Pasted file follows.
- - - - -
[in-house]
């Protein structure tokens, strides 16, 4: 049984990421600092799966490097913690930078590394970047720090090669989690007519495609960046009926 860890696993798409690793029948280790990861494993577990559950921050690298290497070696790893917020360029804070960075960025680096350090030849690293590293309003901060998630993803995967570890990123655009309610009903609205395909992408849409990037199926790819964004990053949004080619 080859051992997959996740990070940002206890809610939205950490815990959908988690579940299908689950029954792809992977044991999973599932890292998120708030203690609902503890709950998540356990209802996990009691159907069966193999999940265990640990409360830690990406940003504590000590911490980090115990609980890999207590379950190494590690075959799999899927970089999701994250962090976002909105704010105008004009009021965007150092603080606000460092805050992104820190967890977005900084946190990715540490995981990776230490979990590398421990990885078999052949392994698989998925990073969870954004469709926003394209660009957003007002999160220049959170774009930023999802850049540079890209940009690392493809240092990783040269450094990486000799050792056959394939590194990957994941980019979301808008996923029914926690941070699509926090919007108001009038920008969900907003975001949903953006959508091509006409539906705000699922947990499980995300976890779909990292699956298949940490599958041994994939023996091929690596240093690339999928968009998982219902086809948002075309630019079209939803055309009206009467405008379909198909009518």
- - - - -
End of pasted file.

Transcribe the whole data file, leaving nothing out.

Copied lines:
[in-house]
């Protein structure tokens, strides 16, 4: 049984990421600092799966490097913690930078590394970047720090090669989690007519495609960046009926 860890696993798409690793029948280790990861494993577990559950921050690298290497070696790893917020360029804070960075960025680096350090030849690293590293309003901060998630993803995967570890990123655009309610009903609205395909992408849409990037199926790819964004990053949004080619 080859051992997959996740990070940002206890809610939205950490815990959908988690579940299908689950029954792809992977044991999973599932890292998120708030203690609902503890709950998540356990209802996990009691159907069966193999999940265990640990409360830690990406940003504590000590911490980090115990609980890999207590379950190494590690075959799999899927970089999701994250962090976002909105704010105008004009009021965007150092603080606000460092805050992104820190967890977005900084946190990715540490995981990776230490979990590398421990990885078999052949392994698989998925990073969870954004469709926003394209660009957003007002999160220049959170774009930023999802850049540079890209940009690392493809240092990783040269450094990486000799050792056959394939590194990957994941980019979301808008996923029914926690941070699509926090919007108001009038920008969900907003975001949903953006959508091509006409539906705000699922947990499980995300976890779909990292699956298949940490599958041994994939023996091929690596240093690339999928968009998982219902086809948002075309630019079209939803055309009206009467405008379909198909009518």